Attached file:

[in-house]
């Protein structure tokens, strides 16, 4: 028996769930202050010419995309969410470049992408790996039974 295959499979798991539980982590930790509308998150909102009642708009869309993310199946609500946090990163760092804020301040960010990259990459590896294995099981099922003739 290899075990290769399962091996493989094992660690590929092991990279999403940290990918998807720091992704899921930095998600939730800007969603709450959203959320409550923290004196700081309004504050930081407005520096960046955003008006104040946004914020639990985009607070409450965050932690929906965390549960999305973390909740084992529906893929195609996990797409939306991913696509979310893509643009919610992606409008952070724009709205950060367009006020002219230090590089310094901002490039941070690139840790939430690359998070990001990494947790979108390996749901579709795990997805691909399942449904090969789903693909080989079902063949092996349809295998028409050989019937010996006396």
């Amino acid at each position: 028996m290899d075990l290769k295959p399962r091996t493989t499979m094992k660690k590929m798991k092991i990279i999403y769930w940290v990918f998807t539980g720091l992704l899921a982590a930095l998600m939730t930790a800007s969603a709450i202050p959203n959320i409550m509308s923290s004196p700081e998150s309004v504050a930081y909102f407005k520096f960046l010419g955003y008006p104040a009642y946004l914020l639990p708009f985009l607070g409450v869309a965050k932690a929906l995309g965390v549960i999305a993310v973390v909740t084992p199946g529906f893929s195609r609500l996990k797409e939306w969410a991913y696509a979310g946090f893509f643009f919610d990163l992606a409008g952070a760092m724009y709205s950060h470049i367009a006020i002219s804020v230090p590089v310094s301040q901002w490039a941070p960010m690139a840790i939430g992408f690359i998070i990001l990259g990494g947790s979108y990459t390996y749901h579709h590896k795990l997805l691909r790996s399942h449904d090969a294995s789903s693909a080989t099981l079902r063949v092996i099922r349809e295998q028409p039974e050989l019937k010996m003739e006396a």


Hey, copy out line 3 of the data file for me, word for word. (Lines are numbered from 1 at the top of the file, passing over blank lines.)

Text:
């Amino acid at each position: 028996m290899d075990l290769k295959p399962r091996t493989t499979m094992k660690k590929m798991k092991i990279i999403y769930w940290v990918f998807t539980g720091l992704l899921a982590a930095l998600m939730t930790a800007s969603a709450i202050p959203n959320i409550m509308s923290s004196p700081e998150s309004v504050a930081y909102f407005k520096f960046l010419g955003y008006p104040a009642y946004l914020l639990p708009f985009l607070g409450v869309a965050k932690a929906l995309g965390v549960i999305a993310v973390v909740t084992p199946g529906f893929s195609r609500l996990k797409e939306w969410a991913y696509a979310g946090f893509f643009f919610d990163l992606a409008g952070a760092m724009y709205s950060h470049i367009a006020i002219s804020v230090p590089v310094s301040q901002w490039a941070p960010m690139a840790i939430g992408f690359i998070i990001l990259g990494g947790s979108y990459t390996y749901h579709h590896k795990l997805l691909r790996s399942h449904d090969a294995s789903s693909a080989t099981l079902r063949v092996i099922r349809e295998q028409p039974e050989l019937k010996m003739e006396a």